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Caravan park gets green light

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Proposals for a new caravan park near Arkholme have divided opinion but were ultimately given planning permission this week.

The plans for 30 static caravans at Docker Park Farm received objections from neighbours, with farmers saying the development would have a negative impact on their businesses, and would spoil the peace and tranquility of the area.

But Charles Waddington, vice chairman of Arkholme Parish Council said that visitors were essential to Arkholme’s rural economy, in particular the village pub and Post Office.

He said: “In our view the proposal is well thought out, small in scale and unobtrusive. This proposal will help to sustain and enhance a local business.”

John Tamlin, owner at Docker Park Farm, said he was happy with the outcome at Monday’s Planning Committee meeting at Lancaster Town Hall.

He said after the meeting: “They just didn’t want caravans.I was happy with the way that Labour and Independent councillors acted, particularly Paul Woodruff’s comments which I thought were bob on.

“There have been an awful lot of unpleasant shenanigans.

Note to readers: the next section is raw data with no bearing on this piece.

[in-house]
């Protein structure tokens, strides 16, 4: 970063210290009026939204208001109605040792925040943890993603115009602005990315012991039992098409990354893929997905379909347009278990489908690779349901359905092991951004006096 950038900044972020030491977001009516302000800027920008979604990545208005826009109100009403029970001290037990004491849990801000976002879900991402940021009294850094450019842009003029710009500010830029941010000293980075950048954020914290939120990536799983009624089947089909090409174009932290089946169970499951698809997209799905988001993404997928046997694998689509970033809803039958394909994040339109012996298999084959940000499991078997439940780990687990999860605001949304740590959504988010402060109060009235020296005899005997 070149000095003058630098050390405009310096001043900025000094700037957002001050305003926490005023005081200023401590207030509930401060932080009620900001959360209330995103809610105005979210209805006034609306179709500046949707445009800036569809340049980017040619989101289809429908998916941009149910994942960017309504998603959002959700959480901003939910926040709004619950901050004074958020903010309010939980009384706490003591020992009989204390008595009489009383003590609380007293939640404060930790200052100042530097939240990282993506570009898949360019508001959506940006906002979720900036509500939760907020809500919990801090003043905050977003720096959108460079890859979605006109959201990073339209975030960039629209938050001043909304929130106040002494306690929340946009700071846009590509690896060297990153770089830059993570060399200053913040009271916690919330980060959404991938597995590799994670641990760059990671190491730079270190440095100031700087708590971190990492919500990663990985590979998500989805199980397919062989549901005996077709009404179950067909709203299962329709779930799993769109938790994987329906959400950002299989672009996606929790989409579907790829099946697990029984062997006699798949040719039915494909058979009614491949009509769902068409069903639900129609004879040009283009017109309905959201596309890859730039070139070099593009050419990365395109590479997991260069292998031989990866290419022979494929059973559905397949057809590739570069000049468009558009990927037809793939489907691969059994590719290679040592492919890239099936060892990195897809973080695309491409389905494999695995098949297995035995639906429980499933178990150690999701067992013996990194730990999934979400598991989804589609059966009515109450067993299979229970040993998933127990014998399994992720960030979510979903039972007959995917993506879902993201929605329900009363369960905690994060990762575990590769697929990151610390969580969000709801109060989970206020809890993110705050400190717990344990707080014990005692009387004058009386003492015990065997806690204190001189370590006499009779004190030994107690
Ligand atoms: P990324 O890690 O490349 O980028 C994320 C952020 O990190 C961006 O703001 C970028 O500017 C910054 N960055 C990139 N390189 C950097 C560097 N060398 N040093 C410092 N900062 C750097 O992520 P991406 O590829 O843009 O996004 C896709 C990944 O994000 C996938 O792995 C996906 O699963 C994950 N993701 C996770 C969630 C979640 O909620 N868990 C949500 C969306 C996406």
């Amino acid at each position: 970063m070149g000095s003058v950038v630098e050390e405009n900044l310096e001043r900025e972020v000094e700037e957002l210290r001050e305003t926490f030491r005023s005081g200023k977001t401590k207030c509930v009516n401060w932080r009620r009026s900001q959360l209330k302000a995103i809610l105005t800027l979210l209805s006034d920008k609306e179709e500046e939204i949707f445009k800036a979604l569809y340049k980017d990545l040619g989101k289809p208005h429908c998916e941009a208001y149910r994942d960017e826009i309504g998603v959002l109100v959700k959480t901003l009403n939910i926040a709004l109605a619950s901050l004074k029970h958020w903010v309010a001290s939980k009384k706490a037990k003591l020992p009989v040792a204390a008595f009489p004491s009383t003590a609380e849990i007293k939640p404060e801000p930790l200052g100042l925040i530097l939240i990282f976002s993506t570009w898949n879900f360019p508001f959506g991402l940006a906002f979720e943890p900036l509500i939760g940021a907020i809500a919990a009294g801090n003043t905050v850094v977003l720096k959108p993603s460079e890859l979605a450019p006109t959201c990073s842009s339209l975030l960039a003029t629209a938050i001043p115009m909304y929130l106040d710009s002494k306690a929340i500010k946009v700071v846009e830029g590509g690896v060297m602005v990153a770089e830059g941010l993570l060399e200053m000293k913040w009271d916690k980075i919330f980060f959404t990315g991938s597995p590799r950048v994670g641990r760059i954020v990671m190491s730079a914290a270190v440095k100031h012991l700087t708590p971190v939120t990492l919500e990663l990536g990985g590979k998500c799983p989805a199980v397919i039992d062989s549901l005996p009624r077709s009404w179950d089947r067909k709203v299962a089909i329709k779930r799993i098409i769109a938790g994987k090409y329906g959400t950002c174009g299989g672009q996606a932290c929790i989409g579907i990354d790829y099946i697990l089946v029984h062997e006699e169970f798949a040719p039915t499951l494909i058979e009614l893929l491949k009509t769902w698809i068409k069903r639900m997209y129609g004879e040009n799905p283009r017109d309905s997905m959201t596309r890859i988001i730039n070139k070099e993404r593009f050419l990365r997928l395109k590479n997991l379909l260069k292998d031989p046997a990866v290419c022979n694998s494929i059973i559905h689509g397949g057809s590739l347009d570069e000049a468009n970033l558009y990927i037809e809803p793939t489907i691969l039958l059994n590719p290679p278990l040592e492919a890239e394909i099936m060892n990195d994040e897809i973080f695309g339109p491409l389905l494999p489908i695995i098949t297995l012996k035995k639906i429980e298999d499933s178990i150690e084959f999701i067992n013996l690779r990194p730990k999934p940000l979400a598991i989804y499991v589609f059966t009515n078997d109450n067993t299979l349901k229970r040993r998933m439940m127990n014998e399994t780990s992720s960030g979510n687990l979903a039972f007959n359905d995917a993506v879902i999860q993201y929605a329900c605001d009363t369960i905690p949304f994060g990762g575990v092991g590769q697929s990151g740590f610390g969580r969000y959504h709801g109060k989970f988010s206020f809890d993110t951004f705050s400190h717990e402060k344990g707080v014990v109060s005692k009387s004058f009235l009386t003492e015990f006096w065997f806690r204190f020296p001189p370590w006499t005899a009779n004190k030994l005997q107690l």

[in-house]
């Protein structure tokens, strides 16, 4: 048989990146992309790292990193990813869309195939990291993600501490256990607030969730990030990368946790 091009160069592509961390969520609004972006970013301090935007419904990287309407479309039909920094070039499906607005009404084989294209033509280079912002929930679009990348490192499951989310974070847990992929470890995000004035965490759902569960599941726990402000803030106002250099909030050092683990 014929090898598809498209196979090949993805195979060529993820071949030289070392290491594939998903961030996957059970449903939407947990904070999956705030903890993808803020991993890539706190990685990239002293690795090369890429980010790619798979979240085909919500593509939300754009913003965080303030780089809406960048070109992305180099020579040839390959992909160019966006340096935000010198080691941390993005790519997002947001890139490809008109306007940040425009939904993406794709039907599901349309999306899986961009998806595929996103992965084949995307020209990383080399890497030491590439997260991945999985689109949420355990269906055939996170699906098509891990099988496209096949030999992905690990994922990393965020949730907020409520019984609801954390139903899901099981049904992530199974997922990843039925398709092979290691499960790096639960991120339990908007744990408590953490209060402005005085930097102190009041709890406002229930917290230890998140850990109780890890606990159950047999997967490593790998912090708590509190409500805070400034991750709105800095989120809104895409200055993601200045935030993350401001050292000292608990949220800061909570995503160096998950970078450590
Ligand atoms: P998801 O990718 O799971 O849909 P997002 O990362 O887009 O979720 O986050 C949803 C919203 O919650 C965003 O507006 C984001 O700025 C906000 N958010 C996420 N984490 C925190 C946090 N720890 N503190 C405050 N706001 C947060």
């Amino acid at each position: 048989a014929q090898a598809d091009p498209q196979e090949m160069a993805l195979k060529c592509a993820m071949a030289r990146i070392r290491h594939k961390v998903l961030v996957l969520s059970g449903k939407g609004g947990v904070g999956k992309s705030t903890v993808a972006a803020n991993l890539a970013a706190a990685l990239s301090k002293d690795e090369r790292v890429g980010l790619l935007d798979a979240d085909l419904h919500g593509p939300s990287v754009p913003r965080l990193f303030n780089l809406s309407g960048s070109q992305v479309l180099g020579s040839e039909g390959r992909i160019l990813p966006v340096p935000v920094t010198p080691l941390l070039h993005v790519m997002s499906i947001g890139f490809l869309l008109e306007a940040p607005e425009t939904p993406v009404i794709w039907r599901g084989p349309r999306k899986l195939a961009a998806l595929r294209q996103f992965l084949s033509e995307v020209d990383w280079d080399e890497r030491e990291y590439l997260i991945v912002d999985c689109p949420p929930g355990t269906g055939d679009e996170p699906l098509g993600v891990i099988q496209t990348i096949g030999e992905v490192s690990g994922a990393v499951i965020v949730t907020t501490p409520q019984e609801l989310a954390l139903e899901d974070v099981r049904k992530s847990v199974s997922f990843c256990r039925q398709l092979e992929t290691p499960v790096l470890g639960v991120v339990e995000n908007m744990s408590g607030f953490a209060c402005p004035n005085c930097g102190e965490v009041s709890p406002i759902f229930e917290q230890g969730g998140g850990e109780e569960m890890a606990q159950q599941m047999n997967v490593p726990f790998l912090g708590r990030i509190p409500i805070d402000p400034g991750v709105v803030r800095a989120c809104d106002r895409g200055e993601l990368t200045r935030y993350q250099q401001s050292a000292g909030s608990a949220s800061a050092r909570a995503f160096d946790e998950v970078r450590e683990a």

“They wanted the countryside locked up, but it can’t be.”

Mr Tamlin said that Docker Park Farm would no longer function in its current format.

Mark Southerton, on behalf of Docker Park Farm said: “We’re looking at an alternative re-use of the site, which will reduce overall activity, and stop coaches altogether.”

Objector Edwina Collinson, who lives in Keer Holme Lane, said: “I love the peace and tranquility of the area. This development should not go ahead.”

While Steven Harrison, from Brookside Farm, Docker, said: “Our farmland surrounds the site on three sides and it will have a negative impact on our business.

“Keer Valley is no place for a caravan site.”

Councillors voted nine against three in favour of the plans.

Coun Richard Rollins said: “The Keer and Lune Valleys are the jewels in our crown, but we’re beginning to move further away into the countryside and I’m concerned about what it might start off.”

Mr Tamlin said that work had now started and he hoped to have the first caravan ready for purchase in August.

He added that Broadband For Rural North would be installed on site, and that all of the labouring work would be done by local people.

A council investigation is due to take place into the conduct of at least two members of the planning committee.

 

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